Writing in the NY Times Magazine, Zev Chafets has the best article I've yet seen on Brooklyn's Syrian Jewish community and its edict against marrying converts (or converting anyone, for that matter). Here's a choice quote:
Never accept a convert or a child born of a convert,” [Jakie] Kassin told me by phone, summarizing the message. “Push them away with strong hands from our community. Why? Because we don’t want gentile characteristics.”
How strong is the edict? Rabbi Ovadia Yosef, while he was still Sefardi Chief Rabbi of Israel, traveled to Brooklyn to personally vouch for a convert. She is as Jewish as I am, Rav Ovadia allegedly said to Rabbi Jacob Kassin, the head of the Syrian community. Rabbi Kassin refused to let her marry into the community anyway.
Community members who violate the edict are shunned – some, like Rabbi Kassin's own daughter – have had no contact with the community or even with their own families, in some cases for decades.
But there is much good on Ocean Parkway:
But the solidarity of the SY [i.e., Syrian] community is based on more than fear of excommunication and the evil eye. There are positive inducements as well. Chief among these are the support and charity that the community shows to its members. It is an intensely social place; weddings of 1,000 guests or more are common (there are volunteer societies that loan out dishes, silverware and even tables and chairs to enable everyone to entertain in a respectable fashion). Grown children often live within walking distance of the parents, and family Sabbath dinners of 30 or 40 are the norm. Being an SY means never having to say you are hungry. The community is charitable to a fault: at Sunday-morning house parties and festive holiday cruises, grandees compete by making donations to one another’s pet charities.
The result is the most generous cradle-to-grave mutual-welfare society this side of the Saudi royal family. The community’s annual spending on charity and other civic services, including education, is around $100 million. “The services here are preconception to postmortem,” David Greenfield, executive director of the recently formed Sephardic Community Federation, told me.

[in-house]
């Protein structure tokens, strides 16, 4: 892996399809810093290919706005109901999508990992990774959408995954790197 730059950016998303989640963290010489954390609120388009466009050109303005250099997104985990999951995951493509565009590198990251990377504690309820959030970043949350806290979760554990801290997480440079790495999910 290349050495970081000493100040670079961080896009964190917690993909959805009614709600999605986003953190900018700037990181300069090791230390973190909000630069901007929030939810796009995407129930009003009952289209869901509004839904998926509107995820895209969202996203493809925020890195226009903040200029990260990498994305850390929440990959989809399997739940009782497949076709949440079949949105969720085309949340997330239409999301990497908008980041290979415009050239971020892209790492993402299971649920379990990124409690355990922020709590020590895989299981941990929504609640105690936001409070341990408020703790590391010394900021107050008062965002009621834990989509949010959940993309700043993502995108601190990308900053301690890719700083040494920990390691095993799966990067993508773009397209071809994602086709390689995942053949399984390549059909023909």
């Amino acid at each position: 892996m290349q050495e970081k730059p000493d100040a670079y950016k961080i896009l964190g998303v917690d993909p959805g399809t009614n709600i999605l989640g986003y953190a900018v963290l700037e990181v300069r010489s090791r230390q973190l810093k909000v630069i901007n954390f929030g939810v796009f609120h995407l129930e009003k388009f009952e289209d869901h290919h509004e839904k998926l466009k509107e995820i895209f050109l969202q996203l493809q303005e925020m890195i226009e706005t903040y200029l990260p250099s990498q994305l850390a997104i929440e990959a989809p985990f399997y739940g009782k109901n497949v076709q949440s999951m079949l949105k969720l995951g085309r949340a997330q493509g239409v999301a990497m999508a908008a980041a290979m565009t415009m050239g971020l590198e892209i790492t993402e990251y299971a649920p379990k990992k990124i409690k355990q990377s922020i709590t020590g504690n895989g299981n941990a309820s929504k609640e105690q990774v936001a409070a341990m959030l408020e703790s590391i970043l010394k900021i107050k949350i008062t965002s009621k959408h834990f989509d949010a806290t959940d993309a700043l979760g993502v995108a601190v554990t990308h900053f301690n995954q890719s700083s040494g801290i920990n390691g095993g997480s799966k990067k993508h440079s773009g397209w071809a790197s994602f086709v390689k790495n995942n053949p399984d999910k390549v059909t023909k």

An SY in good standing can expect free K-12 parochial education and summer camps for the kids, access to a palatial communal ritual bath, use of grand recreational facilities in a community center now being doubled in size, high-level care for the aged and attention to whatever material problems life may present. “If there are poor people among us, we try to help,” Jakie Kassin told me. “If a person falters in business, other men step in. I’ve even seen people in the same business, direct competitors, raise money to put the man back on his feet.”
Still, the article notes that Syrian Jews rarely get a higher education and even their Jewish educations take a back seat to making money. The community needs to import its professionals, which means Ashkenazim run some of the community's institutions.
Other Sefardim live and work in the Syrian community. But they're clearly second class citizens:
…You can find Egyptians, Moroccans and Iraqis in the Syrian community. Even so, they are considered second-class citizens. “Let’s just say that the real SY’s are dominant,” my guide told me. “We set the tone. They join us, not the other way around.
”The non-Syrian Sephardim, many of whom are Israeli citizens, do a lot of the labor and neighborhood shopkeeping. “Israelis own the local grocery stores,” my guide informed me in a dismissive tone as we cruised down the enclave’s commercial strip on Kings Highway. “How much can a grocery store bring in, enough to take care of one or two families?”…
Most fascinating though is the community's near-veneration of Sam Walton. The founder of WalMart, it seems, took many Syrian businessmen under his wing and guided them to successful business in China.
Read it all here.